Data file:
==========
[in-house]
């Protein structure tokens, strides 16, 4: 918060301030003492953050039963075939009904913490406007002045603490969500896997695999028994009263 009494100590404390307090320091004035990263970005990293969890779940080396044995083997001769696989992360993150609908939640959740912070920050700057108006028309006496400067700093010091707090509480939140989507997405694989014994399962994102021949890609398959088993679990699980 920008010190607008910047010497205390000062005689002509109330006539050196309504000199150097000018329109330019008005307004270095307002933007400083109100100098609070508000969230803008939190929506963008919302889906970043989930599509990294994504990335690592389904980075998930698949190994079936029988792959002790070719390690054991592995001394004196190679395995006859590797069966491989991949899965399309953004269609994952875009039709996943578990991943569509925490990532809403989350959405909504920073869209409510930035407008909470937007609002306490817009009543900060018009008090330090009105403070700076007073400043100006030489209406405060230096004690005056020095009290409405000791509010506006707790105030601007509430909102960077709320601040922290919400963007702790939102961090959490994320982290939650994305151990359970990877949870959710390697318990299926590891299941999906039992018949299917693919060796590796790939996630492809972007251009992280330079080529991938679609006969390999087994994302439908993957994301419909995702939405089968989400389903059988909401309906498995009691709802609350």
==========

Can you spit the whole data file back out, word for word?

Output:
[in-house]
């Protein structure tokens, strides 16, 4: 918060301030003492953050039963075939009904913490406007002045603490969500896997695999028994009263 009494100590404390307090320091004035990263970005990293969890779940080396044995083997001769696989992360993150609908939640959740912070920050700057108006028309006496400067700093010091707090509480939140989507997405694989014994399962994102021949890609398959088993679990699980 920008010190607008910047010497205390000062005689002509109330006539050196309504000199150097000018329109330019008005307004270095307002933007400083109100100098609070508000969230803008939190929506963008919302889906970043989930599509990294994504990335690592389904980075998930698949190994079936029988792959002790070719390690054991592995001394004196190679395995006859590797069966491989991949899965399309953004269609994952875009039709996943578990991943569509925490990532809403989350959405909504920073869209409510930035407008909470937007609002306490817009009543900060018009008090330090009105403070700076007073400043100006030489209406405060230096004690005056020095009290409405000791509010506006707790105030601007509430909102960077709320601040922290919400963007702790939102961090959490994320982290939650994305151990359970990877949870959710390697318990299926590891299941999906039992018949299917693919060796590796790939996630492809972007251009992280330079080529991938679609006969390999087994994302439908993957994301419909995702939405089968989400389903059988909401309906498995009691709802609350």